Compare Linux credit based algorithm with other scheduling algorithms?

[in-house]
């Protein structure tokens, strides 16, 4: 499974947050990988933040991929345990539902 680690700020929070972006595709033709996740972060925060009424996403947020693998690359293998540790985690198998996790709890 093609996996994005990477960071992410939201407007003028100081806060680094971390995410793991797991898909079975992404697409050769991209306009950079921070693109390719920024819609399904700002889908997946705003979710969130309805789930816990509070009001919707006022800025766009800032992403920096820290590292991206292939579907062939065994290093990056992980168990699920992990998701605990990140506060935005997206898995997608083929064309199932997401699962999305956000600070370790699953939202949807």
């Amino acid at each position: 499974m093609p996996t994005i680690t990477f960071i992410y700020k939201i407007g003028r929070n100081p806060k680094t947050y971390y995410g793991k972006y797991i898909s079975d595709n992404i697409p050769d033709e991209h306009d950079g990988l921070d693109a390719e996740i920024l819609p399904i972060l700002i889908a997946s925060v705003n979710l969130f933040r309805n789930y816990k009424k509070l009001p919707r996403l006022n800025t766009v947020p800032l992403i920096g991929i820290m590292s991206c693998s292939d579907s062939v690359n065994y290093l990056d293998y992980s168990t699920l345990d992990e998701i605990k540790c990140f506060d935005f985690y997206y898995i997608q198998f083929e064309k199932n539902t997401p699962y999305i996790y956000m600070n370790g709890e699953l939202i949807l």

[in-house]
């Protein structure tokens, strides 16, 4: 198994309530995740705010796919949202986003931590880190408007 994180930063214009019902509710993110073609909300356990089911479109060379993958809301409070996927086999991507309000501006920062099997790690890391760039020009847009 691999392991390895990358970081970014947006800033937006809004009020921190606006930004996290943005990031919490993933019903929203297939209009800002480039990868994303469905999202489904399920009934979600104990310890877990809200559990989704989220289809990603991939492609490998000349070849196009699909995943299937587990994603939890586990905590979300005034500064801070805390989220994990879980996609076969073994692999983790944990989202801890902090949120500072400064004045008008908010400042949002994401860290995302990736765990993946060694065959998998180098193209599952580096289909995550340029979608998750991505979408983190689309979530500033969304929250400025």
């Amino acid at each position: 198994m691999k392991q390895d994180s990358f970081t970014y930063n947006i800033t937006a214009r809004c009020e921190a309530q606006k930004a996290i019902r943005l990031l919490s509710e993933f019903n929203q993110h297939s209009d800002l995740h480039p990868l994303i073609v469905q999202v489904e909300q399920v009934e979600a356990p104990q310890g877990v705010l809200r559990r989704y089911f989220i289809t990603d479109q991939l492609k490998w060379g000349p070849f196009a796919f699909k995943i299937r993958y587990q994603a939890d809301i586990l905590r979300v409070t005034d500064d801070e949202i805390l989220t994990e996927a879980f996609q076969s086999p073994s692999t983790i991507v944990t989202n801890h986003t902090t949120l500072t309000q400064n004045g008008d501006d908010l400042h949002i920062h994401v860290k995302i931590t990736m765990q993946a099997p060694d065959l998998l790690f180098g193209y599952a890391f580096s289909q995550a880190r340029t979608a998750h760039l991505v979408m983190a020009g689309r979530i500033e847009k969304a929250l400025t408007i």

For the conventional time –shared processes, Linux uses a prioritized, credit-based algorithm. Each process possesses a certain number of scheduling credits; when a new task must be chosen to run, the process with most credits is selected. Every time that a timer interrupt occurs, the currently running process loses one credit; when its credits reaches zero, it is suspended and another process is chosen.If no runnable processes have any credits, then Linux performs a recrediting operation, adding credits to every process in the system (rather than just to the runnable ones), according to the following rule: Credits = credits/2 + priorityThe above scheduling class is used for time-shared process and the in Linux for the real-time scheduling is simpler it uses scheduling classes: first come, first served (FCFS), and round-robin (RR) .In both cases, each process has a priority in addition to its scheduling class. In time-sharing scheduling, however, processes of different priorities can still compete with one another to some extent; in real-time scheduling, the scheduler always runs the process with the highest priority. Among processes of equal priority, it runs the process that has been waiting longest. The only difference between FCFS and RR scheduling is that FCFS processes continue to run until they either exit or block, whereas a round-robin process will be preempted after a while and will be moved to the end of the scheduling queue, so round-robin processes of equal priority will automatically time share among themselves. Linux’s real-time scheduling is soft-real time rather than hard-real time. The scheduler offers strict guarantees about the relative priorities of real-time processes, but the kernel does not offer any guarantees about how quickly a real-time process will be scheduled once that process becomes runnable. Thus the Linux uses different scheduling classes for time-shared and real-time processes. 


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